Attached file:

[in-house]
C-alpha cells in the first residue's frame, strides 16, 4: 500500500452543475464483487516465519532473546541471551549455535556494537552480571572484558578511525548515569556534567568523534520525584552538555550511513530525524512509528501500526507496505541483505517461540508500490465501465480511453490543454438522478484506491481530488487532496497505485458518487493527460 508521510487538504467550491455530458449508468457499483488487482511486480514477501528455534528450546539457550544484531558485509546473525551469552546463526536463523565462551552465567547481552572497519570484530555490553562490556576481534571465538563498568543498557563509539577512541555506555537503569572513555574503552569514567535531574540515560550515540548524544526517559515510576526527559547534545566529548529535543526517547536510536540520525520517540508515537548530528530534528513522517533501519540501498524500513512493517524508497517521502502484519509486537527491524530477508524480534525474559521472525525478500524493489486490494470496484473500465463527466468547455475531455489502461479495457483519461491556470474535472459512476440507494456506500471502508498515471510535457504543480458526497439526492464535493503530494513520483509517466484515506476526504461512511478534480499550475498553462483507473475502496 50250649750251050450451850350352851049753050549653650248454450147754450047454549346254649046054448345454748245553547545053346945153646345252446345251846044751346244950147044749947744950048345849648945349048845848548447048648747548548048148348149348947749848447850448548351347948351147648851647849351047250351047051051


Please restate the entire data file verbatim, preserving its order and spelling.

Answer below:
[in-house]
C-alpha cells in the first residue's frame, strides 16, 4: 500500500452543475464483487516465519532473546541471551549455535556494537552480571572484558578511525548515569556534567568523534520525584552538555550511513530525524512509528501500526507496505541483505517461540508500490465501465480511453490543454438522478484506491481530488487532496497505485458518487493527460 508521510487538504467550491455530458449508468457499483488487482511486480514477501528455534528450546539457550544484531558485509546473525551469552546463526536463523565462551552465567547481552572497519570484530555490553562490556576481534571465538563498568543498557563509539577512541555506555537503569572513555574503552569514567535531574540515560550515540548524544526517559515510576526527559547534545566529548529535543526517547536510536540520525520517540508515537548530528530534528513522517533501519540501498524500513512493517524508497517521502502484519509486537527491524530477508524480534525474559521472525525478500524493489486490494470496484473500465463527466468547455475531455489502461479495457483519461491556470474535472459512476440507494456506500471502508498515471510535457504543480458526497439526492464535493503530494513520483509517466484515506476526504461512511478534480499550475498553462483507473475502496 50250649750251050450451850350352851049753050549653650248454450147754450047454549346254649046054448345454748245553547545053346945153646345252446345251846044751346244950147044749947744950048345849648945349048845848548447048648747548548048148348149348947749848447850448548351347948351147648851647849351047250351047051051